DX: Back in March, 9th Wonder told me that this album would be an extension of you two, where you both meet in the middle. How exactly does that happen on this album and on what songs is this meeting of the minds most evident?

David Banner: I think the whole album. I would give 9th advice on how he should chop up some stuff and he would tell me how he thought I should rap or the cadence I should use. I can honestly say me and 9th fought a lot on this album. It was some head-butting. Me and 9th’s collaboration is a real friendship. We argued a lot. We got pissed off, didn’t talk to each other for a week or two, like real friends do, not the fake made-up stuff. It was also really easy because 9th is a platinum producer, a Grammy Award-winning producer. I’m a Grammy Award-winning producer in my own right. I’m a platinum producer. So, when he would give me a suggestion, I would always listen ‘cause he’s 9th Wonder. He had the same respect for me because I’m David Banner. Then, once we really got to know each other and became friends, it was a certain trust level. Now, he’s gonna laugh when he see this. I didn’t really like the record with [Ludacris] on it when I first did it. Luda snapped on there, but it was a different kind of beat than I was used to. 9th Wonder told me, “Just trust me, dude. I’m telling you this is a hit record. This is gonna be one of the biggest records you ever been on, just trust me.” I was like, “9th, I don’t like it, but I’ll do it.” And the Luda record is gonna be one of the dopest records. Now, I see the vision. Mentally, I wasn’t where he was at the time but I trusted him enough to do the song. Me, I’m the type of rapper, if I don’t like something, I’m just not gon’ to do it. I’m not gon’ waste my time, your time. I’m just not gon’ do it. But, I trusted him. Then, once I did it, he said, “I’m gon’ put Luda on it. Watch how this is gon’ do.” Once he put Luda on there, that’s the biggest song on the album.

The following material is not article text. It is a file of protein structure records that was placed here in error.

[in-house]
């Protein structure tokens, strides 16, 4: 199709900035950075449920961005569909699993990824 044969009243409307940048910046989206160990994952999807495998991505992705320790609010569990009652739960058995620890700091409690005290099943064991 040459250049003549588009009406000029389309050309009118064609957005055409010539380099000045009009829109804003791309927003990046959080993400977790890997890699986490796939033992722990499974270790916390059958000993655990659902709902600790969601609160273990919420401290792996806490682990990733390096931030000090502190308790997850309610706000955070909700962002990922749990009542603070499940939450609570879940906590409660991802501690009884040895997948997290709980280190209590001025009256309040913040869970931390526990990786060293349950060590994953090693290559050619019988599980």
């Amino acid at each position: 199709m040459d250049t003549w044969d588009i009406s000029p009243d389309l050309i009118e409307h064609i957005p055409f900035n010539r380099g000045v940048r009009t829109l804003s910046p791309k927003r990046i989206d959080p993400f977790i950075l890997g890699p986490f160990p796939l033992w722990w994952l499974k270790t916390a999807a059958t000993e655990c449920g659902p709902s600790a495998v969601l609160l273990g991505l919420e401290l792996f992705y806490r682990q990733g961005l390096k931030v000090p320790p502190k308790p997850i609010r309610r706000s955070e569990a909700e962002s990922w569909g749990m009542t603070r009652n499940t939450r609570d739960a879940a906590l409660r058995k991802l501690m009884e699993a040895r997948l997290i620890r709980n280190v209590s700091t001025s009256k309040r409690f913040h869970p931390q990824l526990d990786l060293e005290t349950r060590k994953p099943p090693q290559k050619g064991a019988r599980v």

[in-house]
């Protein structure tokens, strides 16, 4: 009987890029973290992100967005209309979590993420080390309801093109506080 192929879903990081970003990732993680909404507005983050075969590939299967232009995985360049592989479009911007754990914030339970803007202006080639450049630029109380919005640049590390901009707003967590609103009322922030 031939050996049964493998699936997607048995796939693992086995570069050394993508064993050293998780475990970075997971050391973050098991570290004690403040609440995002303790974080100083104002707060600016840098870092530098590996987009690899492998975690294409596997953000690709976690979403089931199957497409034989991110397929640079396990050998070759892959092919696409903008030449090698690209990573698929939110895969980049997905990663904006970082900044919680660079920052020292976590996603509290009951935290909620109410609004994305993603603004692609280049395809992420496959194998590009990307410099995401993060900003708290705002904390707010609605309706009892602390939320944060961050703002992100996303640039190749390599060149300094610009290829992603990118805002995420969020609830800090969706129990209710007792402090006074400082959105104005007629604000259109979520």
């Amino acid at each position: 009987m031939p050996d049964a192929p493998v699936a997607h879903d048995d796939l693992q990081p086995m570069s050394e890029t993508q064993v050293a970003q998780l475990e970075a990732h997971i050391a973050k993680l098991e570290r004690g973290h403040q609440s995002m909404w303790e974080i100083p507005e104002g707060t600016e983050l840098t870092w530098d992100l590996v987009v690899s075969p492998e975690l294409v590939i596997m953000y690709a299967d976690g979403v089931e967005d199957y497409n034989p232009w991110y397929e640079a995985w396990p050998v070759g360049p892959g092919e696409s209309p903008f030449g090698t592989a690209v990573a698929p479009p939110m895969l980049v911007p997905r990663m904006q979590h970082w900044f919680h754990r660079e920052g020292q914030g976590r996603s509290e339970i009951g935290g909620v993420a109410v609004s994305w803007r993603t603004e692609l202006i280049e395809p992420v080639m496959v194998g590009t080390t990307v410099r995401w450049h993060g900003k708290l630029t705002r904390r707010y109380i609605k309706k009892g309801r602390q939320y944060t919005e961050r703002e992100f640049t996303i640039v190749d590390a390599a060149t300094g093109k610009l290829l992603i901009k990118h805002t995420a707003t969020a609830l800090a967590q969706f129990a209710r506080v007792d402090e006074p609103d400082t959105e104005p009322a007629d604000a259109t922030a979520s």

DX: You said there was some head-butting. What allowed you to overcome that?